At trial, parties do not normally give oral evidence in chief. Rather evidence is presented by way of affidavits which must be sworn, filed and served on the parties in advance of the trial. Directions for the dates for completing this task are usually given at the pre hearing conference and a compliance check ensues.
The affidavit sets out the evidence in chief of each witness proposed to be called by a party. In the case of the applicant or the respondent their affidavit should be comprehensive. The following matters should normally be addressed:
- the applicant's personality and background.
- their schooling and occupation.
- their health including their mental health.
- their proposals for where the child will live and spend time.
- the arrangements they propose for the child's care and education.
- the arrangements they propose in respect of relevant moral issues, religious matters and cultural background issues particularly where the child is of Aboriginal or Torres Strait Islander descent.
- their evidence in relation to any allegations of family violence.
- details of any subsequent marriage or de facto relationship in which they have been involved which could be relevant in the proceedings, for example, details of any re-marriage and step children.
- issues relating to the children's stability and the status quo. If it is to be changed, they may wish to set out why this would be in the child's best interests. However, they should stick to presenting the facts, rather than arguing their case.
As with all affidavits, the deponents should normally stick to factual matters and should not contain speculations or expressions of opinion. They should also be free of hearsay reports, that is, evidence of things which are not within the parent's personal knowledge but have been gleaned from other sources such as second hand reports, the media, text books etc. As a parent is not considered by the court to be an expert in respect of their child, they should also not include any opinion material about the child's mental or physical health etc. It is sometimes difficult to draw the line, for example it is not unusual for affidavits to contain matter which could be considered comment, for example, on the other party's parenting skills, truthfulness etc.
Family assessments/counselling reports
Section 62G(2) of the Family Law Act 1975 (Cth) provides for the court to direct a family consultant (court counsellor) to make a report. In making a report, the consultant will commonly interview each parent and the child individually, unless the child is of an age or maturity where this is inappropriate. Commonly also the consultant will observe interactions between the child and each party. Conversations with a consultant are not confidential. A report is prepared for the court and circulated to the parties. Although the consultant's opinion is not binding on the court and is just another opinion to be considered with the rest of the evidence, as it is an independent assessment of the situation it is generally persuasive.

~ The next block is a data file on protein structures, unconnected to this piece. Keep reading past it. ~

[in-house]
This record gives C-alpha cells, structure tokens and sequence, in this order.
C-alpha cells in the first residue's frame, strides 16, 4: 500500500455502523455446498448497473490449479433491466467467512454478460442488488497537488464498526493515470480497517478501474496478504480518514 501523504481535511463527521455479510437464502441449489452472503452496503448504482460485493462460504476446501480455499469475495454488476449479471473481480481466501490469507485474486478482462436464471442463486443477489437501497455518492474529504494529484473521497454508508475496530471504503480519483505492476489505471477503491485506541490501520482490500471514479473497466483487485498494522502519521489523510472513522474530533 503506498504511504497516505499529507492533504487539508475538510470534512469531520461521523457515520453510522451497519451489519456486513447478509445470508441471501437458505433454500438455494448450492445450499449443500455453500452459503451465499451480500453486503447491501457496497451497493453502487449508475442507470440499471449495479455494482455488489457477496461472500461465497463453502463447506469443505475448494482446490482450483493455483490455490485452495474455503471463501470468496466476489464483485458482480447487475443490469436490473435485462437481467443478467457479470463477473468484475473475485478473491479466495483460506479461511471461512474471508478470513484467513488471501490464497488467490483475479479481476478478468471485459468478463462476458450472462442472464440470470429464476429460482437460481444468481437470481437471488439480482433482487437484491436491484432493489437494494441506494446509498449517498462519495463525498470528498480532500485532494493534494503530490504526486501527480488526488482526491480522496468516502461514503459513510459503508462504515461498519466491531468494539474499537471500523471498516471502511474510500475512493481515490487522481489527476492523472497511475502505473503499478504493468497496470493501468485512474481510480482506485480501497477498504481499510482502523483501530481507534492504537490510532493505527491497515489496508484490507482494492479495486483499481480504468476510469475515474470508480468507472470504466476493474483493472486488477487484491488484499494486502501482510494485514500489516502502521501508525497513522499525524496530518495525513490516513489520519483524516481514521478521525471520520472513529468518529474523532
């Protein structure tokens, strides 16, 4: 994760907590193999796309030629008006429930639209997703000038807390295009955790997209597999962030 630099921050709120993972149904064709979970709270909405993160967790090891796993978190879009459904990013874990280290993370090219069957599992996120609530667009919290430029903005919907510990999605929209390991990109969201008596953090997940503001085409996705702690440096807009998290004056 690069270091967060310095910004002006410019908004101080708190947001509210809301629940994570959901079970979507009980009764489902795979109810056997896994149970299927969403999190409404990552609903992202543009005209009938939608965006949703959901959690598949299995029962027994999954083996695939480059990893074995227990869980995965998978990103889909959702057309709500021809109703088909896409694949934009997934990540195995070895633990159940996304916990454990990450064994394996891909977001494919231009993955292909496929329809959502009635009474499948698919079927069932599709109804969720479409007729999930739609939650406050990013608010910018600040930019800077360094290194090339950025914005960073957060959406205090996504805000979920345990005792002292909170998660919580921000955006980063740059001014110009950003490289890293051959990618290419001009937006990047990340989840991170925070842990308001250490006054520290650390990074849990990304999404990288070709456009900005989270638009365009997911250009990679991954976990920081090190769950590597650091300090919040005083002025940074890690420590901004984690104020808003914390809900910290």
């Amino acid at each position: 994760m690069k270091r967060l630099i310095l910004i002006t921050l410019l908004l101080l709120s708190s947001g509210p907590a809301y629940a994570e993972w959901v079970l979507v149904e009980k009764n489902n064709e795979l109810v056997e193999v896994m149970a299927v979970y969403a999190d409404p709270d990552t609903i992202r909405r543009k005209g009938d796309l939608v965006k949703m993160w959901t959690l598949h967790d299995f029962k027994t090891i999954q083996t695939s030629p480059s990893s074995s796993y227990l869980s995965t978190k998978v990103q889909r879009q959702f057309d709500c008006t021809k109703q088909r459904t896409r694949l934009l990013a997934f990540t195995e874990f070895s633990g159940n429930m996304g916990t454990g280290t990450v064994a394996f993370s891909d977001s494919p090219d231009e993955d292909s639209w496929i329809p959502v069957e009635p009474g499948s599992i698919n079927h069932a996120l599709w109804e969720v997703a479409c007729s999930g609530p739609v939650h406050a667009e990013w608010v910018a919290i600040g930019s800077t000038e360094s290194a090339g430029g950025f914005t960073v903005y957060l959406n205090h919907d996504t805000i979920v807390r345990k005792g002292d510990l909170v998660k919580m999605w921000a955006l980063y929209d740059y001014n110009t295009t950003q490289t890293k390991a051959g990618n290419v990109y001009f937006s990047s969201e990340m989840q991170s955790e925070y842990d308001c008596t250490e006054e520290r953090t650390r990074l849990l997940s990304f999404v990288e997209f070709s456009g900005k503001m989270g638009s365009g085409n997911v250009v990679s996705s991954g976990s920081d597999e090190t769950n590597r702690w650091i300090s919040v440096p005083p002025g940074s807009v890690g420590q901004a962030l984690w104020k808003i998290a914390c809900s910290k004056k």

Because of the high demand for reports, it is not practicable to obtain family assessment reports on an interim basis and they can normally only be ordered at a pre-hearing conference. For this reason, the parties sometimes arrange for a family assessment by a private practitioner in order to have an early report. Where the parties agree, they can do this without there being an independent children's lawyer appointed, but if agreement cannot be reached then an application for an independent children's lawyer to be appointed may result in the representative arranging a family assessment. Parents are normally required to contribute to the cost of the family assessment, and where they are unable to do so and are not legally aided, the report ordered by the court is an alternative.
Although a party can apply to the Family Court that a child be referred for a report relating to psychiatric or psychological assessment, the unnecessary and unjustified exposure of a child to this kind of assessment is discouraged by the court. Referrals of children to psychiatrists or psychologists are limited to appropriate cases only, and the court can give any direction relating to the assessment that appears necessary having regard to the welfare of the child. Where a direction of the court has not been obtained, the court can refuse to admit the report in evidence unless all parties gave written consent to the referral. Where someone is threatening to obtain a psychological assessment it may be possible to obtain an injunction preventing it.
As part of the pre-action procedures, a party may require that information be sought from an expert witness. The rules about instructing and obtaining reports from an expert are in part 15.5 Family Law Rules 2004 (Cth).
- An expert must be instructed in writing and must be fully informed of her or his obligations.
- Where possible, parties should seek to retain an expert on an issue only where an expert’s evidence is necessary to resolve the dispute.
- Where practicable, parties should agree to obtain a report from a single expert instructed by both parties.
If separate experts’ reports are obtained, reports must be exchanged.
Witnesses can be cross-examined as part of family law proceedings. Special protections exist for the personal cross-examination of a party in family law proceedings where there is an allegation of family violence and certain criteria are met, see: Family Violence and Cross-Examination of Parties Scheme.
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